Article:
2015 MINI Countryman ALL4 Review
The 2015 MINI Countryman ALL4, MINI’s answer to sport ute practicality in a MINI package, pictured here in Midnight Grey Metallic, refreshed for 2015 with a long list of trim tweaks and upgrades.
THE PROS & CONS
What’s best: It’s a big MINI!
What’s worst: It’s kind of a small sport ute.
What’s interesting: The MINI Countryman was an early entry in the now burgeoning subcompact crossover market. And it is just one model in MINI’s extensive eight-model lineup including three-door and five-door hatchbacks, a roadster, a coupe, cabriolets (convertibles), the Clubman (station wagon), Paceman (three-door CUV) and Countryman (five-door CUV).
2015 MINI Countryman ALL4 at a glance
BODY STYLE: Subcompact SUV/CUV
DRIVE METHOD: Front-engine, all-wheel-drive, six-speed manual or automatic (as tested)
ENGINE: 1.6-litre Twin Turbo inline-four (181 hp, 177 lb/ft)
FUEL ECONOMY: Six-speed automatic transmission. 8.7/6.5L/100km (city/hwy); As tested 9.1L/100km (comb)
CARGO CAPACITY: 467 litres expanding to 1195 litres with rear seat folded
PRICE: MSRP $29,950; As tested $36,710 includes Essentials Pkg ($1,400) with glass sunroof, heated seats, Sport button, LED foglamps; Loaded Pkg ($1,100) with comfort access, auto dim mirror, front centre armrest, rain sensor, auto headlamps, auto climate, white turn signals; Wired Pkg ($1,400) with voice recognition, integrated visual display. Bluetooth, USB, Smartphone integration, MINI Connected, MINI nav, combox controller; Six-Speed Auto Trans Pkg ($1,300) with automatic transmission and sport leather steering wheel with shift paddles; black headlights ($100); Anthracite headliner ($180); Electric front window defrost ($190); Park Distance Control ($500); Metallic Paint ($590)
2015 MINI Countryman is MINI’s little big CUV.
I guess it’s been about five years since the MINI Countryman was first unveiled to shaking heads, deep sighs and all the requisite eye-rolling from flat-earthers who just want things to stay the same, damn it!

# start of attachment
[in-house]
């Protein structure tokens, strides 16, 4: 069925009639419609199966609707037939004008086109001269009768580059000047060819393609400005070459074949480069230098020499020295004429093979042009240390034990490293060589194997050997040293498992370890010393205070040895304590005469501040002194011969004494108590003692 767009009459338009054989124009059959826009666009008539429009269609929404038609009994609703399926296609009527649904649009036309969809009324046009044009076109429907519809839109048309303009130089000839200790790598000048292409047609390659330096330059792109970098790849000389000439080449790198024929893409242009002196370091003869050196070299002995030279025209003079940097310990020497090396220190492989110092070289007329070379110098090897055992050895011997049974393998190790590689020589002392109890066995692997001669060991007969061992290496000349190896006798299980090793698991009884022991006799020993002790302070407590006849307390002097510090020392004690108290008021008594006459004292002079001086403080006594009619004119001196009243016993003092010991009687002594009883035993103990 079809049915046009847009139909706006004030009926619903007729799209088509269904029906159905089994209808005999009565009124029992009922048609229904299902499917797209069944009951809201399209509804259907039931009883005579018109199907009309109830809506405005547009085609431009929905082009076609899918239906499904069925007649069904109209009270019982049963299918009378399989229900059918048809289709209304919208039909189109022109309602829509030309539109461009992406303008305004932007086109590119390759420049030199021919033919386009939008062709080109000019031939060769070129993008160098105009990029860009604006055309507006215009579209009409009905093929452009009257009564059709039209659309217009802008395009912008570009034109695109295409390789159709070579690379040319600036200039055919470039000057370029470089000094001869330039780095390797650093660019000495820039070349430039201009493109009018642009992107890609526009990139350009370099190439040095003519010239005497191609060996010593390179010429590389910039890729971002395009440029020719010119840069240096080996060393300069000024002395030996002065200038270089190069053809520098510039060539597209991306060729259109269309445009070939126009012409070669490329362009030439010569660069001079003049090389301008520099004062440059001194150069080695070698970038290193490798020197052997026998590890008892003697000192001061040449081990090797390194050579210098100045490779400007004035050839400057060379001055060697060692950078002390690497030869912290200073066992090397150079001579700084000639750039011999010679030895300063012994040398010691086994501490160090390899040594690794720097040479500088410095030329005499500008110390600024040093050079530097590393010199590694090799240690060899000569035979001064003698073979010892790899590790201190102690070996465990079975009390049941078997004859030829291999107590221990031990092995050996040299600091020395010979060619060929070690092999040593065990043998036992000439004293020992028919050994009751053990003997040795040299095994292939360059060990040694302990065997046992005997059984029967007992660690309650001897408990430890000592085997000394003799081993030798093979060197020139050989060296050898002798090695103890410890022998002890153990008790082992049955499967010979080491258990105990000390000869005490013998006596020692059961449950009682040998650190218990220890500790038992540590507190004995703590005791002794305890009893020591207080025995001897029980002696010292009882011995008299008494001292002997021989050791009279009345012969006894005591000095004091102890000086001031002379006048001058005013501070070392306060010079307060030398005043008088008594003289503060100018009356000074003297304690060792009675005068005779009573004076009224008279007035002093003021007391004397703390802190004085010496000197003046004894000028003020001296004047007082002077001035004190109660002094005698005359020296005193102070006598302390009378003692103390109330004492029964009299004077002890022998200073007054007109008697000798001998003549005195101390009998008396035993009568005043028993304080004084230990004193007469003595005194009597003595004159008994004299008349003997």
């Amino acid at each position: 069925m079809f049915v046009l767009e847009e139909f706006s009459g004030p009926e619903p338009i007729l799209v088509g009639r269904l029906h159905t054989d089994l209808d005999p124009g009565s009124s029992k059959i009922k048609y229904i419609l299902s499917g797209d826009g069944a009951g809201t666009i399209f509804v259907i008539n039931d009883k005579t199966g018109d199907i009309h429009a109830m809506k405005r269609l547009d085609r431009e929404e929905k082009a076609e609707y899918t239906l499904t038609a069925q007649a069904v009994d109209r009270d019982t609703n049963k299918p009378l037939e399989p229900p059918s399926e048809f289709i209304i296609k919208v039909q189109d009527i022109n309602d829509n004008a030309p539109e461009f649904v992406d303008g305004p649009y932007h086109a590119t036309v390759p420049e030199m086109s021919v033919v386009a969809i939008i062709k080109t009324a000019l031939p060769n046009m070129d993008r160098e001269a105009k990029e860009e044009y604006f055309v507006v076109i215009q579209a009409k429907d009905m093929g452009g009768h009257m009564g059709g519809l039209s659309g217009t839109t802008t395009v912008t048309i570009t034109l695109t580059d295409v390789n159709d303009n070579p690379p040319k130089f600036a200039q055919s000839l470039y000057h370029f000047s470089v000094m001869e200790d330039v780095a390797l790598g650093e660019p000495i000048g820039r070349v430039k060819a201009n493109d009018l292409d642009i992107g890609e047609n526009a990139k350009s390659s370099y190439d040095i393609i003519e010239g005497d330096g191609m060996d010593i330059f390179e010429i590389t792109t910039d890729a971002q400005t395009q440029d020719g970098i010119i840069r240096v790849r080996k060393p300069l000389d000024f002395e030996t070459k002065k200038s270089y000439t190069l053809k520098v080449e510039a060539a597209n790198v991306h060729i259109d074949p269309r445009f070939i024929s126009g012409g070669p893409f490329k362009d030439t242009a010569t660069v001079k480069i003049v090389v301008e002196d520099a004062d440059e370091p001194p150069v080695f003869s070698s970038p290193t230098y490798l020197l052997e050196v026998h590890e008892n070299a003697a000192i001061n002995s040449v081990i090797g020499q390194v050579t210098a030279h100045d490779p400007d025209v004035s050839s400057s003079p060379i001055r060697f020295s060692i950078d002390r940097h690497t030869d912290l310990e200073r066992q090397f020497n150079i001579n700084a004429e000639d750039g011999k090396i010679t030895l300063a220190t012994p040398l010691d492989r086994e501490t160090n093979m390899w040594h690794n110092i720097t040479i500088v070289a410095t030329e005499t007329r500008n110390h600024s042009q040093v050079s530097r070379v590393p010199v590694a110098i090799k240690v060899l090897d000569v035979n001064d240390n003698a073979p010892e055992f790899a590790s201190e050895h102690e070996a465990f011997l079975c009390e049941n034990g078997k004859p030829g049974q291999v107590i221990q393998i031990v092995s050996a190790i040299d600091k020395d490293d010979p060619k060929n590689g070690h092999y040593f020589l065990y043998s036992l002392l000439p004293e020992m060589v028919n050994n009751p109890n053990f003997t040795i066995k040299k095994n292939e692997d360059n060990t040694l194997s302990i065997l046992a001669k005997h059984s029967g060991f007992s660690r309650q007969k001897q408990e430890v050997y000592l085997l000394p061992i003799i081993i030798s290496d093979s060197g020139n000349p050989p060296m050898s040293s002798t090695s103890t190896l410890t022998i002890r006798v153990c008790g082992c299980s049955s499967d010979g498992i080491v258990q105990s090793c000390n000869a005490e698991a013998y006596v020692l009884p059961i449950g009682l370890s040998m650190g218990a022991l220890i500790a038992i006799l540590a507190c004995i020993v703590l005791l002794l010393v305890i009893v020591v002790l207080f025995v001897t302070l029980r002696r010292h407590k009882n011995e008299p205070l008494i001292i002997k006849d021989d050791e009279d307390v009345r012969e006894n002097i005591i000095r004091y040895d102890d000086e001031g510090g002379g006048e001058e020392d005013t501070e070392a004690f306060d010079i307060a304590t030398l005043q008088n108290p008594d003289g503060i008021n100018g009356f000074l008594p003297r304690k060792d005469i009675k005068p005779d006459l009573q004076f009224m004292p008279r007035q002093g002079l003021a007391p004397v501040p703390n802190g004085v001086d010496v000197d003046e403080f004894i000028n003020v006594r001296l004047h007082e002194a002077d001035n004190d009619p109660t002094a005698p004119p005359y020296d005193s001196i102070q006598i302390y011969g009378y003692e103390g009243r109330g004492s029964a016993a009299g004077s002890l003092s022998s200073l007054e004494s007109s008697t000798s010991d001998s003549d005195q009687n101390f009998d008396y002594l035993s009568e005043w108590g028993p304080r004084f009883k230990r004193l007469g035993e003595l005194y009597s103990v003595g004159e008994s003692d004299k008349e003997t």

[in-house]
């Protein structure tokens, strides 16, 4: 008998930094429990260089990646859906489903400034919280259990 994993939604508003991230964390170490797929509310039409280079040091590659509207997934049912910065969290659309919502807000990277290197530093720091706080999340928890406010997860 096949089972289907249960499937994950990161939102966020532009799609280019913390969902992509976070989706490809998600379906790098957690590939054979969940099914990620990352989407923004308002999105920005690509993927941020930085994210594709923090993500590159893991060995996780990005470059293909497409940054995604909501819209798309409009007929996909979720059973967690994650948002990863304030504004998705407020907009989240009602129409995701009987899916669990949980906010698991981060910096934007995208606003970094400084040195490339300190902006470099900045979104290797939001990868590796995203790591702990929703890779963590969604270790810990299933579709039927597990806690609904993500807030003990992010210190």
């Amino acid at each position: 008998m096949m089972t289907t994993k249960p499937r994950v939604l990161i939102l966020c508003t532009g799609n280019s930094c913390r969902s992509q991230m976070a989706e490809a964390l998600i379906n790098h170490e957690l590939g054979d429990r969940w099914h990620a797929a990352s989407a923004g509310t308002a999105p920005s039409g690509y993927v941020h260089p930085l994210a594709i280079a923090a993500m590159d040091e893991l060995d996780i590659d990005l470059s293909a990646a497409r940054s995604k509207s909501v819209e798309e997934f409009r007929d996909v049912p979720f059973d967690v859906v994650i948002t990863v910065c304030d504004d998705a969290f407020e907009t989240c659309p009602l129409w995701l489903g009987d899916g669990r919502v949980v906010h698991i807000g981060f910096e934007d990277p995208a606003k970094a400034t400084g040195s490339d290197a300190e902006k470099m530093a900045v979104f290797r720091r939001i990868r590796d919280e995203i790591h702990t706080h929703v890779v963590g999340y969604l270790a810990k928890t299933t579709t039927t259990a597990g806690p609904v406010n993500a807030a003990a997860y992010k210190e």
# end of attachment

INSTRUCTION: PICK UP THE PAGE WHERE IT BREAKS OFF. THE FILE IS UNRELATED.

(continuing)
Although, actually, the debut wasn’t really bemoaned all that much.
Because in an automotive world where anything goes, with even Porsche and the Fiat 500 brands jumping on the SUV/CUV bandwagon, you start to get numb under the bombardment of products from every manufacturer exploring every niche.
Compare: 2014 Fiat 500L Review
It did seem funny at the time, the idea of a “MAXI MINI”, as the nickname was coined, sort of an oxymoronic clash of contradictory words, like “jumbo shrimp”, “military intelligence” or “rap artist”, for example.
But the Countryman was an inevitable evolution of product as MINI expanded the franchise to cover any and all customer demands. And, let’s cut to the chase.
The idea works.
Compared to a standard five-door MINI, the Countryman is longer, taller and wider with a correspondingly wider track. It has a higher ground clearance and larger turning circle. It also weighs in at almost 150 kg more than a regular MINI hatchback.
Headroom is actually about the same. There’s a little more shoulder space and elbowroom and there’s almost 40 mm more rear seat legroom.
So, yes, it’s bigger. Yes, it’s an SUV, or at least a CUV (crossover utility vehicle).
But somehow it hasn’t been corrupted enough by largesse to lose the nimble maneuverability, the sporty handling and go-kart-like flavour of MINI reflected throughout the brand lineup.
And, yes, you can actually carry passengers in the Countryman. Things are always a little more intimate in a subcompact, even a subcompact that’s bigger than the original.
But I managed to squeeze in four tall adults and a Puggle dog, with only some compromise and a little hilarity, mostly because of the Puggle.